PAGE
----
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Living, Breathing Earth: Warshauer's First Makes Musical Case for the Planet

Bradley Fuller
South Carolina Public Radio

For many composers, getting started on a symphony can be a serious challenge. Johannes Brahms famously spent some twenty years completing his first such work.

But for South Carolina composer Meira Warshauer, inspiration was a bit easier in coming. She found it in the world around her.

“I knew that I wanted to write something about the Earth,” Meira says. “Really, since the first Earth Day in 1970, I’ve been an environmentalist.”

With the backing of three commissioning orchestras, including the South Carolina Philharmonic, Meira turned to the symphonic form to express her environmentalism through music. The scope of the genre makes it ideal for addressing large-scale issues like environmental degradation, Meira says.   

“I just felt called to connect with the Earth more deeply than I had before and through my music. It was such a huge topic that I felt like the symphonic form--I would need that much.”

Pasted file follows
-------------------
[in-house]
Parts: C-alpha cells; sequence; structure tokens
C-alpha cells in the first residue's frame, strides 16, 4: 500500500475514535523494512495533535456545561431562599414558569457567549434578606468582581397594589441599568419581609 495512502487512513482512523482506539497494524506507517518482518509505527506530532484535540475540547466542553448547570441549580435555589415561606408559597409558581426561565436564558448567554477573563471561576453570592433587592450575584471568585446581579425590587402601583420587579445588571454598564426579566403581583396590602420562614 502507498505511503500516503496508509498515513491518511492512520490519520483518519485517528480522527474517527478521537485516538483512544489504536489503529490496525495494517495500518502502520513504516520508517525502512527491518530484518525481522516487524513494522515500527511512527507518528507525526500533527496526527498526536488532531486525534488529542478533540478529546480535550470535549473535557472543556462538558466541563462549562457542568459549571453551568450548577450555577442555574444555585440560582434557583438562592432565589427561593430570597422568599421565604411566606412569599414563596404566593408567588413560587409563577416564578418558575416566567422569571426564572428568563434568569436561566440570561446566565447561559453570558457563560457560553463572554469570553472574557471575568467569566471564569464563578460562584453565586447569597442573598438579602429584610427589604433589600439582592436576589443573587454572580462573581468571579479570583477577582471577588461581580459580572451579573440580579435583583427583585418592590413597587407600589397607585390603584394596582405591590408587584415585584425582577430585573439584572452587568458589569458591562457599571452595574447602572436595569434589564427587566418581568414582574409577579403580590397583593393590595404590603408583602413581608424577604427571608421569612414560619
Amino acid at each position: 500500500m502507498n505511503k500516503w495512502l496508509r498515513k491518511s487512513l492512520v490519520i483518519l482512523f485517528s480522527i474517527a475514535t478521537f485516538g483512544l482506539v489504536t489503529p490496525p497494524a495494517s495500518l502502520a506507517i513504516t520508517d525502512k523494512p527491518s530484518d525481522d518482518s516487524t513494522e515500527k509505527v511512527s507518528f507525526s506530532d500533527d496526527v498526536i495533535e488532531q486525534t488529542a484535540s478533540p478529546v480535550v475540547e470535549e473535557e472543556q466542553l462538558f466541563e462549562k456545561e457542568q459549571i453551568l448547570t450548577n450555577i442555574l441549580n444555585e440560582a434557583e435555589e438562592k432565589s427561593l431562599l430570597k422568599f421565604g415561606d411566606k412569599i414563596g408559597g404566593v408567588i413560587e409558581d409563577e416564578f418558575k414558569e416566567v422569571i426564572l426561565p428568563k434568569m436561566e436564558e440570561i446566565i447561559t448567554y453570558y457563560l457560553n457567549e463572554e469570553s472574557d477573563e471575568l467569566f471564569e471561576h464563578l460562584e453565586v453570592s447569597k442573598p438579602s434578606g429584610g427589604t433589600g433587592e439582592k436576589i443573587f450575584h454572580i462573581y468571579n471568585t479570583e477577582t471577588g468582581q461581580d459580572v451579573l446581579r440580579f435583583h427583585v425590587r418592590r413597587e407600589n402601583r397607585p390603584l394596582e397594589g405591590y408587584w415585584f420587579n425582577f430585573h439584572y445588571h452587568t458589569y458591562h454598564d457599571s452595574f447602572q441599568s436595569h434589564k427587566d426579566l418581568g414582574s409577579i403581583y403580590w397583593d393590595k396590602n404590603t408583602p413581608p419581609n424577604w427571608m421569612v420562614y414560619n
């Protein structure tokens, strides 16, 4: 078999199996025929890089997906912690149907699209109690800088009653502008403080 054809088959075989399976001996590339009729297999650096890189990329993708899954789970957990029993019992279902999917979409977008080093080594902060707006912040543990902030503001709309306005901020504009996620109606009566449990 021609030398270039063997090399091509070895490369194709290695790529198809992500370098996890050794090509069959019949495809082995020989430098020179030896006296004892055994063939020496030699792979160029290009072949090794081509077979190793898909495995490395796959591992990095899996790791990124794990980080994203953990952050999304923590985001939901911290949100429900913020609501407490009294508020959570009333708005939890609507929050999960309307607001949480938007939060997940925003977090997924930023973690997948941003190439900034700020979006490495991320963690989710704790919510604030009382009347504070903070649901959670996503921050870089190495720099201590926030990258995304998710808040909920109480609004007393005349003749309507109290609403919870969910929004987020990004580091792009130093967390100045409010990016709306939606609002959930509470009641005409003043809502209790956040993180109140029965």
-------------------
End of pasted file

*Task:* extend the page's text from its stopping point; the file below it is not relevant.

The result was her Symphony No. 1, Living, Breathing Earth. The four-movement work shifts from a local to a global perspective. Following the opening “Call of the Cicadas,” two interior movements evoke experiences along tributaries of the Amazon River before the symphony’s namesake finale, “Living, Breathing Earth,” is reached. This final movement suggests the Earth’s rotation in space, and incorpoates elements of the preceding three movements.  

“The whole idea of writing it was to remind us that the Earth is so precious,” Meira says.

Since the symphony’s premiere in 2007, Meira’s concern for the environment has prompted her to write other works in the hopes of spurring environmental action. These include her Tekeeyah (A Call) (2009), a concerto for shofar and trombone, and her Ocean Calling (2013), a trilogy for two pianos. Meira is unsure if she will ever compose a second symphony, but plans to continue writing works inspired by the natural world.  

In this interview that aired Monday, April 22, South Carolina Public Radio’s Bradley Fuller speaks with Meira about the origins of the symphony as a whole, the source of inspiration for each movement, and the ways music can serve as a medium for environmental messages. 

More information about Meira and her works can be found here.

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Originally from Greenwood, SC, Bradley Fuller has maintained a deep interest in classical music since the age of six. With piano lessons throughout grade school and involvement in marching and concert bands on the saxophone, Bradley further developed musical abilities as well as an appreciation for the importance of arts education.